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What is Carry Trade and Why Is It So Important in Forex Trading

Before you make your first trade in the foreign exchange market or even if you are an experienced forex trader already, there’s one concept you must be aware of – carry trade. This is one of the most popular trading strategies in the currency market and one of the key factors that have an impact on the direction of FX currency pairs. At its most basic, a currency carry trade transaction is a speculative trading strategy in the forex market that involves borrowing a low interest-rate currency and buying a higher interest-rate currency.

But, how do you, as an individual trader, can use currency carry trade in your forex trading? And why is it so important these days when we are facing a near-zero interest rate policy by central banks around the world?

First, What is a Carry Trade Strategy?

So, here’s the thing – money can move from one institution to another and from one country to another. Think about it, assuming there are two “financially safe countries” and there’s a gap of 1% in the interest rate that investors and individuals can receive in each one of the countries – where will the money go?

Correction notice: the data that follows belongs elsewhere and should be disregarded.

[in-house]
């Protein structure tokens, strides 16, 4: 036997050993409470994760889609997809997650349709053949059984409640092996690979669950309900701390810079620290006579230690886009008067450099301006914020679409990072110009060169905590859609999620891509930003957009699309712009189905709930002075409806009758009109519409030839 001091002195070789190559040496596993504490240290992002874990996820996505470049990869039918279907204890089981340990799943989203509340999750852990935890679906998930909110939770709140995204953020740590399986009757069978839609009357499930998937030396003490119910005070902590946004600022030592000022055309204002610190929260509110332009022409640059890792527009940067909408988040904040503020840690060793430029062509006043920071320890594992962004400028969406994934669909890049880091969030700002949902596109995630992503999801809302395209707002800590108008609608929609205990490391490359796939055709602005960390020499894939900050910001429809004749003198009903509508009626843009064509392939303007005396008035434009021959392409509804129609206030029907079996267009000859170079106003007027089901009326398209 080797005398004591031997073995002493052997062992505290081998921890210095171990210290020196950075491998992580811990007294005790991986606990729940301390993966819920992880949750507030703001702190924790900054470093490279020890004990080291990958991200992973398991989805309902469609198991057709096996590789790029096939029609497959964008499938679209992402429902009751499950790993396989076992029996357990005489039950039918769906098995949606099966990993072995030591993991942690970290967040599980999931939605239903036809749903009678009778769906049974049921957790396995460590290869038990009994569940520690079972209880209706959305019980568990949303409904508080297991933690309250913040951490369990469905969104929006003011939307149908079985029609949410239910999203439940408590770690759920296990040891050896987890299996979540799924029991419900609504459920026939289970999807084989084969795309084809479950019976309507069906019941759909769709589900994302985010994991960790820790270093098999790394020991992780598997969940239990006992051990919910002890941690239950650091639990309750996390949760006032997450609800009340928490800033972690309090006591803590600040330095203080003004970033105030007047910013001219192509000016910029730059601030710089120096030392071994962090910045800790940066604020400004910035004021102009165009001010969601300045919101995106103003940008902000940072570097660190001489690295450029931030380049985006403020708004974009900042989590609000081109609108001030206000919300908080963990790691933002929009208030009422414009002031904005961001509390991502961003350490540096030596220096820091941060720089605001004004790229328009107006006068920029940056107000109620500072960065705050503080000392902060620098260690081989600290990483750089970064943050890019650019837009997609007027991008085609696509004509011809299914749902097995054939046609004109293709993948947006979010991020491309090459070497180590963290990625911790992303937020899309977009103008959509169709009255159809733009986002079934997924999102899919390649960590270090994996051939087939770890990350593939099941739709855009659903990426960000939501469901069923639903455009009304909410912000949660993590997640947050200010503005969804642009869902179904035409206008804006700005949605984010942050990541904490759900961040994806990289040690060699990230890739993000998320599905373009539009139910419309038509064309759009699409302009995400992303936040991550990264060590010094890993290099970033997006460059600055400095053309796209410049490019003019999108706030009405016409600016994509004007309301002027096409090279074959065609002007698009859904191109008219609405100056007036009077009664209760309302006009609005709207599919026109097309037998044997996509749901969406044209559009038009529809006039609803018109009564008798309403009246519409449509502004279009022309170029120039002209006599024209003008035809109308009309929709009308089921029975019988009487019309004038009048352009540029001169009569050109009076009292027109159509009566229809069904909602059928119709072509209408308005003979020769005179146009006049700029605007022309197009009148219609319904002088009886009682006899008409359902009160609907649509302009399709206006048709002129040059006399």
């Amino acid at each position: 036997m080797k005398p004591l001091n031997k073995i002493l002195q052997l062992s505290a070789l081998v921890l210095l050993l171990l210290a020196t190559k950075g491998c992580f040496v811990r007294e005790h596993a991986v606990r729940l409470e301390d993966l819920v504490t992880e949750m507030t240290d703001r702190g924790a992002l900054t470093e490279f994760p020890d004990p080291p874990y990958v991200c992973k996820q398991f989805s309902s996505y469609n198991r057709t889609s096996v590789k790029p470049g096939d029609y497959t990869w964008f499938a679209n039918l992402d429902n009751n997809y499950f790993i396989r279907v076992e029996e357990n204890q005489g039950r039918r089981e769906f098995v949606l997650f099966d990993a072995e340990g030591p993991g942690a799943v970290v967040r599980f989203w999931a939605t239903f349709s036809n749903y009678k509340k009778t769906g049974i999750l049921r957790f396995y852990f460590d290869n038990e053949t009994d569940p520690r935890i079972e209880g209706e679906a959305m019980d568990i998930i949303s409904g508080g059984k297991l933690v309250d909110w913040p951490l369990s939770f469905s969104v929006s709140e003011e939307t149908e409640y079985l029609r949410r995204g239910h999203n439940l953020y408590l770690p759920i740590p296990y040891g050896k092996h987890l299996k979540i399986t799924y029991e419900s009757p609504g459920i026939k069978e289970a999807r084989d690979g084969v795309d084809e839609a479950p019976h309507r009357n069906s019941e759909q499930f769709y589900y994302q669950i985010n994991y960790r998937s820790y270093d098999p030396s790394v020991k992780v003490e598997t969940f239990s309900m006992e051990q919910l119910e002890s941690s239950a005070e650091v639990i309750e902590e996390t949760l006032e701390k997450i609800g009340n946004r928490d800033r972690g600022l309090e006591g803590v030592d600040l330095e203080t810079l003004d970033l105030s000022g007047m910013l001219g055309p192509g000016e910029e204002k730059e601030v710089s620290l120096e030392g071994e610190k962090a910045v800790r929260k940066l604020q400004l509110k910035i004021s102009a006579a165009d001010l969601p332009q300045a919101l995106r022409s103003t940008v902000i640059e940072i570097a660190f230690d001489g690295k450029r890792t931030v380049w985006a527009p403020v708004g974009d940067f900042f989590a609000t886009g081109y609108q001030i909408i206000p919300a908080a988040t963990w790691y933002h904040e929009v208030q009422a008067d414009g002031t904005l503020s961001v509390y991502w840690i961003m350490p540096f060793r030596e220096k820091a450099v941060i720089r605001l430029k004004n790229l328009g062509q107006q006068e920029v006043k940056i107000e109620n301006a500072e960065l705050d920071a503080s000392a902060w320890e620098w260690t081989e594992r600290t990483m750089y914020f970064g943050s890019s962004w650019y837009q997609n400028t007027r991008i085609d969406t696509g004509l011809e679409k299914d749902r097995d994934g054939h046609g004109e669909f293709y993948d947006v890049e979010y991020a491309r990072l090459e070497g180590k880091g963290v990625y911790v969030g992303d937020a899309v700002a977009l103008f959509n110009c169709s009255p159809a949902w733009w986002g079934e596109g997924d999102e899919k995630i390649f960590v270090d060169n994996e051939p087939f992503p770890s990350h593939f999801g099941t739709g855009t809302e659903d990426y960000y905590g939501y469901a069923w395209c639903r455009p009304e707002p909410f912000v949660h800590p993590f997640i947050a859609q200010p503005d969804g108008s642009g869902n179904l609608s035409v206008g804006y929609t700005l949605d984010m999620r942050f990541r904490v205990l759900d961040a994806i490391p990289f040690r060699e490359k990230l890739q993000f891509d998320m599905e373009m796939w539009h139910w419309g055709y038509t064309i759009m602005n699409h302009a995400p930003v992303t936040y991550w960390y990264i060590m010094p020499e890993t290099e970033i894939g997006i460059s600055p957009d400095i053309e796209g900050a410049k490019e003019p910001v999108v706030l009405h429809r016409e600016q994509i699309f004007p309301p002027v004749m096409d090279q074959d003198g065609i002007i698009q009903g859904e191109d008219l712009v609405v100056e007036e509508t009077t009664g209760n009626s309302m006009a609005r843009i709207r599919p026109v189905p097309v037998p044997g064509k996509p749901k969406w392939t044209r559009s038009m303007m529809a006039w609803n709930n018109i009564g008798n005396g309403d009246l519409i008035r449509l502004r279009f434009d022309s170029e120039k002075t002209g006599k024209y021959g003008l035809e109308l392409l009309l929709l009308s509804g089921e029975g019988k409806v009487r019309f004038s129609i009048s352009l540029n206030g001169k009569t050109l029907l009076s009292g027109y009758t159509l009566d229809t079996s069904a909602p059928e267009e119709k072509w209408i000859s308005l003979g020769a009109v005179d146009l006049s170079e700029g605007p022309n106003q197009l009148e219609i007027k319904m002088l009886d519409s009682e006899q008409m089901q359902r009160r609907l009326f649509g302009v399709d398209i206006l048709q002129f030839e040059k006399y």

That is, in simple explanation, a carry trade. Let me give you an example – A few years ago, the USD/JPY was trading at around 80, when the Japanese central bank kept rates very low due to Japan’s ongoing recession (and without any forecast of rate hikes). At the same time, the FED was maintaining a near-zero interest rate environment but with high anticipation of rate hikes in the near future. Further, the Japanese government had a strong motive to weaken the rate of its currency in order to increase the value of exports and thus, raise its GDP. Meanwhile, the US central bank was indifferent in a way to the USD/JPY rate.

And, so on, that was my position between 2011/12 until 2016 – buying the US dollar (the funding currency) versus the Japanese Yen and holding it until it reaches above 100. Eventually, it reached 126 before the pair crashed to 115 due to a mini-crisis in China (once again, if there’s a crash in China, money moves from China to Japan, and then has an impact on the USD/JPY rate).